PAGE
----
However, these officials fail to mention the role of the UAW in the decades long assault on the jobs and working conditions of auto workers that was stepped up in the aftermath of the 2009 forced bankruptcy and restructuring of General Motors and Fiat Chrysler.
The UAW isolated and betrayed the 40-day strike against General Motors last fall. They refused to link the struggle of US GM workers with brother autoworkers in Mexico, let alone workers at Ford and Fiat Chrysler. The UAW did nothing to publicize the case of victimized workers at GM in Silao, Mexico who carried out a ban on overtime in support of their US brothers. Instead, the UAW promoted filthy anti-Mexican chauvinism. Striking workers were meanwhile forced to subsist on starvation strike pay of between $250 and $275 per week. In the wake of the strike the UAW has done nothing to defend workers for posting comments critical of management on social media during the strike.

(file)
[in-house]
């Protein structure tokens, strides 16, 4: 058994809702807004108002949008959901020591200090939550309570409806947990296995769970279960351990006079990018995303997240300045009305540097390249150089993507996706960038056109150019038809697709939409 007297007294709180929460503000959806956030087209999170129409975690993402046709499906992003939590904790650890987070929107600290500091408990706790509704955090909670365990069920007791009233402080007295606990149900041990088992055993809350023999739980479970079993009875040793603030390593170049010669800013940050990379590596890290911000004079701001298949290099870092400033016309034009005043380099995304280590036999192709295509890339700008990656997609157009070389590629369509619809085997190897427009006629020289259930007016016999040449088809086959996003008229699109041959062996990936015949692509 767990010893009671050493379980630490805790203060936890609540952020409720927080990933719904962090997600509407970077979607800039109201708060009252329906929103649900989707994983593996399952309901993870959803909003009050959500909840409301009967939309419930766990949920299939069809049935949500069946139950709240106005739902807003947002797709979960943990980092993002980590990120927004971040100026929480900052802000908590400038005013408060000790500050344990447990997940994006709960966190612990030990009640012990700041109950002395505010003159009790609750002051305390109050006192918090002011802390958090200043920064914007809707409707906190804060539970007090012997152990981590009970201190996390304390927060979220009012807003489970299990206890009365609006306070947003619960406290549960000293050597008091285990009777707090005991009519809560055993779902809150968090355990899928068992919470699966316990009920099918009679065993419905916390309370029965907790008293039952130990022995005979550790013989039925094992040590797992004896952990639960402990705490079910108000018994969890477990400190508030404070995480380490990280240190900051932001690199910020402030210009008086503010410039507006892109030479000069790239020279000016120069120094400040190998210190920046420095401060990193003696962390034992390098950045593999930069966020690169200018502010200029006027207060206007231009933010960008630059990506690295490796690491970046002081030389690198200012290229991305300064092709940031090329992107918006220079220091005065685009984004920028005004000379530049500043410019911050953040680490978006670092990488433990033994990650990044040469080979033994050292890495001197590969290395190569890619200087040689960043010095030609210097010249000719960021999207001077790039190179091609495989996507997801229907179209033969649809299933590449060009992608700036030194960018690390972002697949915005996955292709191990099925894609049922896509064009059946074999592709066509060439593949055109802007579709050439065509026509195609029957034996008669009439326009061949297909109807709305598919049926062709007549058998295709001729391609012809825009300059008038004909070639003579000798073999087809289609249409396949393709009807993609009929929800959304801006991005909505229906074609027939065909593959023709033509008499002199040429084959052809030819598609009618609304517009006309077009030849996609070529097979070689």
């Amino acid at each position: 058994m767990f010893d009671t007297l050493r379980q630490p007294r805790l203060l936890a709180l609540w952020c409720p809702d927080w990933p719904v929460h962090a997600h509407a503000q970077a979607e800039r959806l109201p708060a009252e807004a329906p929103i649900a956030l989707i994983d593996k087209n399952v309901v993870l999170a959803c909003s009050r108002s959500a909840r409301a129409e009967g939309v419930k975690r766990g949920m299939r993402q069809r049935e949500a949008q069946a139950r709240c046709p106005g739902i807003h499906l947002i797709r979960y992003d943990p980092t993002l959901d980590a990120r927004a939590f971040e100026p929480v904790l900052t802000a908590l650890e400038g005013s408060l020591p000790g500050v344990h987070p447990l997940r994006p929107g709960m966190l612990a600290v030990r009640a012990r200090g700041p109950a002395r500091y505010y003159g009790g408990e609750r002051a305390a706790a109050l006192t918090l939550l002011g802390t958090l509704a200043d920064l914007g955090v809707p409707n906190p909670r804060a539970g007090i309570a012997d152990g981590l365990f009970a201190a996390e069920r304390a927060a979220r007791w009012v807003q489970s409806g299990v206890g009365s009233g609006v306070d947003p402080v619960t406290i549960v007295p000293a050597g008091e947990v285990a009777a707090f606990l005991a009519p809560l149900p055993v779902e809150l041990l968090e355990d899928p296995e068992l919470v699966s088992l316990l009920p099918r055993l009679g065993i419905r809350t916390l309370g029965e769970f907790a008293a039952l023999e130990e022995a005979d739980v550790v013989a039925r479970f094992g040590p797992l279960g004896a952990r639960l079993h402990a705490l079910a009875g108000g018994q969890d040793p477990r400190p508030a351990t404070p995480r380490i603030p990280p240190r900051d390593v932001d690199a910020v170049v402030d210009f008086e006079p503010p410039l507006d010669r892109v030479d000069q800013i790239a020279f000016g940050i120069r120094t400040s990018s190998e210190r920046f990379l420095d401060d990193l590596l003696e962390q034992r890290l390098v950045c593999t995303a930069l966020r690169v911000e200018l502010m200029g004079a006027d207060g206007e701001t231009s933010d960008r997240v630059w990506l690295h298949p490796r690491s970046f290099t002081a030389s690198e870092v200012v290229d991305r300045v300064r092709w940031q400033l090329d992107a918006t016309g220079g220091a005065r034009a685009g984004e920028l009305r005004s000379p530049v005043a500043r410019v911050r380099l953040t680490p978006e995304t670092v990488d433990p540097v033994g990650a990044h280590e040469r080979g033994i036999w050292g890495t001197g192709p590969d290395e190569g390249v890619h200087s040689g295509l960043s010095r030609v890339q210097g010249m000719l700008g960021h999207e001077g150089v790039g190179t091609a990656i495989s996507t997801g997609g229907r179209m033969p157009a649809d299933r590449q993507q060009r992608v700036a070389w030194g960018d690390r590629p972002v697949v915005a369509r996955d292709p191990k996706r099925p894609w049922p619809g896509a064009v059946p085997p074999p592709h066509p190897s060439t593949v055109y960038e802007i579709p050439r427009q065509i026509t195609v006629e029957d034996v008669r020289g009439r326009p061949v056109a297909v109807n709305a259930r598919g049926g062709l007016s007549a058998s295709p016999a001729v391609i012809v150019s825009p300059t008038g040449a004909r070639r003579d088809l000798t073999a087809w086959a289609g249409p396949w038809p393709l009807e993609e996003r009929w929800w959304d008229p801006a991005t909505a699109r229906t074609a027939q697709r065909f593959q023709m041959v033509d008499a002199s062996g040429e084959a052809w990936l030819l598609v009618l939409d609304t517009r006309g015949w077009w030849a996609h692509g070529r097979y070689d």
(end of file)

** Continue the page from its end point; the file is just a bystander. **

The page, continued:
Parts workers at the Customer Care & Aftersales facility in Burton, Michigan outside Flint spoke to the WSWS Autoworker Newsletter this past week to discuss the situation they have been forced to confront over the past 90 days.
Workers were particularly bitter over the fact that their demands, including pay parity between all workers in the auto industry, an end to the tier wage system, full-time positions and job security were all sold out by the UAW. Instead, a handful of temporary workers, like those from the CCA Burton facility, were given full-time positions with forced overtime and no job security, looming layoffs and production speedups.
In the wake of the strike, the WSWS has renewed its call for the formation of rank-and-file factory committees in all the auto plants, independent of the pro-management UAW. The fight for the elementary interests of workers, such as decent and safe working conditions, job security and the reinstatement of the eight-hour workday requires building new fighting organizations of struggle.
The building of such committees requires the development of a new leadership in the working class based on an internationalist and socialist perspective in opposition to the nationalist and pro-capitalist program of the UAW. Those interested in finding out more should contact the WSWS Autoworker Newsletter (firstname.lastname@example.org).